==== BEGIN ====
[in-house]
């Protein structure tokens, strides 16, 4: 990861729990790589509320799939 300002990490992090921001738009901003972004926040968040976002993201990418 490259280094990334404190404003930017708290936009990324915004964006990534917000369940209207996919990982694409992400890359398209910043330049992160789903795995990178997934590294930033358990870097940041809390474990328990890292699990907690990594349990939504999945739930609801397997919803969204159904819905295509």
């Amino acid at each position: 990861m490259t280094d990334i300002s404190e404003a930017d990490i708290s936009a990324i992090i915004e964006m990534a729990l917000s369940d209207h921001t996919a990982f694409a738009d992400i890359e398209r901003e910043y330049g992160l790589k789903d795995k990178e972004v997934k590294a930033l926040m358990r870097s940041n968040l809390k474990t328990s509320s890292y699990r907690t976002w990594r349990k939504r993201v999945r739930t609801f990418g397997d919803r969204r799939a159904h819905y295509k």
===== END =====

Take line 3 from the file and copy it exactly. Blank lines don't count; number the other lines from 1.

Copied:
């Amino acid at each position: 990861m490259t280094d990334i300002s404190e404003a930017d990490i708290s936009a990324i992090i915004e964006m990534a729990l917000s369940d209207h921001t996919a990982f694409a738009d992400i890359e398209r901003e910043y330049g992160l790589k789903d795995k990178e972004v997934k590294a930033l926040m358990r870097s940041n968040l809390k474990t328990s509320s890292y699990r907690t976002w990594r349990k939504r993201v999945r739930t609801f990418g397997d919803r969204r799939a159904h819905y295509k």